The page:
When I speak to patients in the pharmacy about their bioidentical hormone replacement therapy (BHRT) product, I like to make a differentiation between “tangible” benefits and “intangible” benefits to help explain the effects of their medication. I define tangible benefits as direct improvements in the patient’s life that they will be able to “feel”. In female patients, this typically includes relief from vasomotor symptoms (hot flashes, night sweats), low energy and vaginal dryness/atrophy. In males, these tangible benefits are often increased muscle tone, increased libido, and decreased fat around the midsection. However, some of the most important benefits of hormone replacement are their intangible effects.

Most patients are aware that estrogen replacement can help prevent bone loss (osteoporosis) as they age. Estrogen is a building hormone – it acts as a signal to your body’s cells to grow. This is important in skeletal health, as estrogen helps to build strong bones (with adequate calcium and vitamin D intake). Prevention of osteoporosis is one of the primary benefits of hormone replacement therapy in females, as a weaker skeleton can lead to hip fractures and other bone breaks. These fractures take a toll on the patient not only physically, but financially as well.

One of the other primary intangible benefits of estrogen replacement is the protective effect on the central nervous system. Estrogen has been shown in observational clinical trials to reduce the risk of developing Alzheimer’s disease by 54% (Morrison et. al. 1996), and also delays the onset of the disease , even in those who had a family history of Alzheimer’s (Tang et. al. 1996). Researchers have found that the longer the duration of estrogen replacement therapy, the lower the risk of developing Alzheimer’s (Zandi et. al. 2002).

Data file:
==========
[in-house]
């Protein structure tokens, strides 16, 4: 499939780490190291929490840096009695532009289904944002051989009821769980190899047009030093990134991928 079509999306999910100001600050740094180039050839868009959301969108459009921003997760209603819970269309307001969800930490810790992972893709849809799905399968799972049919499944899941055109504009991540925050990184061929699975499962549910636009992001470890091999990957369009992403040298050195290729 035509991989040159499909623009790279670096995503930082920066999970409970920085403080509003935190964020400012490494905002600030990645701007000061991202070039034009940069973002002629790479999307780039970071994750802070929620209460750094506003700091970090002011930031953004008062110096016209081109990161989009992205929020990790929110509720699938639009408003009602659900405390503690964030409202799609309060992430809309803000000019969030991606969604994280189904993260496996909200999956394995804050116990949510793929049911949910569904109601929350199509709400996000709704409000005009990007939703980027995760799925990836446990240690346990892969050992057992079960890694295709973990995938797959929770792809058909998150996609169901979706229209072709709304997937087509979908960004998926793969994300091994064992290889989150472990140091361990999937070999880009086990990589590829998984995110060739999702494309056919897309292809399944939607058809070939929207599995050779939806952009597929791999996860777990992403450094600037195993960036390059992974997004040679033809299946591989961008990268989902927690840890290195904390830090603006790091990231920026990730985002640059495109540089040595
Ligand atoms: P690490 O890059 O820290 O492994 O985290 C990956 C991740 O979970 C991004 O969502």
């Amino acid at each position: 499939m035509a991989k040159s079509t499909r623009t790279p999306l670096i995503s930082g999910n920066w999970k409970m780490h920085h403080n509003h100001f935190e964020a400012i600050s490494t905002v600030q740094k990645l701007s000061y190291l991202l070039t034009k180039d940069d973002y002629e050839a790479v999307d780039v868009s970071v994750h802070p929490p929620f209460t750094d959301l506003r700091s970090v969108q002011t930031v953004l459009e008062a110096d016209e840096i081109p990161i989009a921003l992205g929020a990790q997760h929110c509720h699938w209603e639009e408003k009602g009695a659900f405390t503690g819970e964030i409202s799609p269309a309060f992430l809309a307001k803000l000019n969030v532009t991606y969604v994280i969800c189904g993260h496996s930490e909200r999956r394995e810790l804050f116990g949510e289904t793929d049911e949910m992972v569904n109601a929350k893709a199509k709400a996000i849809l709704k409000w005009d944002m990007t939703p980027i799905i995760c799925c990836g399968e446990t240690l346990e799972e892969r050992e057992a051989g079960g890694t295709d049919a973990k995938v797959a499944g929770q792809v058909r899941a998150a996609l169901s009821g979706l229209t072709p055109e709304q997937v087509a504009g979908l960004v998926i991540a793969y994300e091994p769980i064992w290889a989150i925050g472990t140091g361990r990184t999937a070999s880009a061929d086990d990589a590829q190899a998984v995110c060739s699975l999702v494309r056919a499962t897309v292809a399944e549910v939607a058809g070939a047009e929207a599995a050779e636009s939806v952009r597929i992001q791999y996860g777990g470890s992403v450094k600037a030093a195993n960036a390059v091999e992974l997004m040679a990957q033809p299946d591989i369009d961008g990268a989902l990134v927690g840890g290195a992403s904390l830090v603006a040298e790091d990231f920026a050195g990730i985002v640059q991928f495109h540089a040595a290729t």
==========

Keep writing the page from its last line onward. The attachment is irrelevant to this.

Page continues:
In both male and female patients, replacement of testosterone often leads to increased mental clarity and focus, both tangible benefits. Testosterone also helps with cognitive function in men (Morley, 2003) and a strong correlation has been shown between low bioavailable testosterone levels and memory loss (Chu et. al. 2008). Researchers have also found that replacing testosterone may reverse (to a degree) cognitive dysfunction (Lyngdorf et. al. 2004).

These studies show evidence of the intangible benefits of hormone optimization in both male and female patients. When prescribed conservatively, formulated correctly, and dosed in congruence with the scientific literature, bioidentical hormone replacement therapy can improve a patient’s quality of life considerably.



Morrison, A., et al. “A prospective study of ERT and the risk of developing Alzheimer’s disease in the Baltimore longitudinal study of aging.” Abstract, Neurol 1996:46:A435-6

Tang, M.,et al. “Effect of oestregen during menopause on risk and age at onset of Alzheimer’s disease.” Lancet, 1996; 348 (9025):429-32

Zandi, P. et al. “Hormone replacement therapy incidence of Alzheimer’s disease in older.” JAMA 2002; 288 (17):2123-29

Morley, J. “Testosterone and behavior”. Clin geriatr Med 2003; 19:605-16

Chu, L., et al. “Bioavailable testosterone is associated with a reduced risk of amnestic mild cognitive impairment in older men.” Clin Endocrinol 2008; 68:589-98

Lyngdorf, P., et. al. “Epidemiology of erectile dysfunction and its risk factors: a practice-based study in Denmark.” Int Jour Impot Res 2004; 16:105-11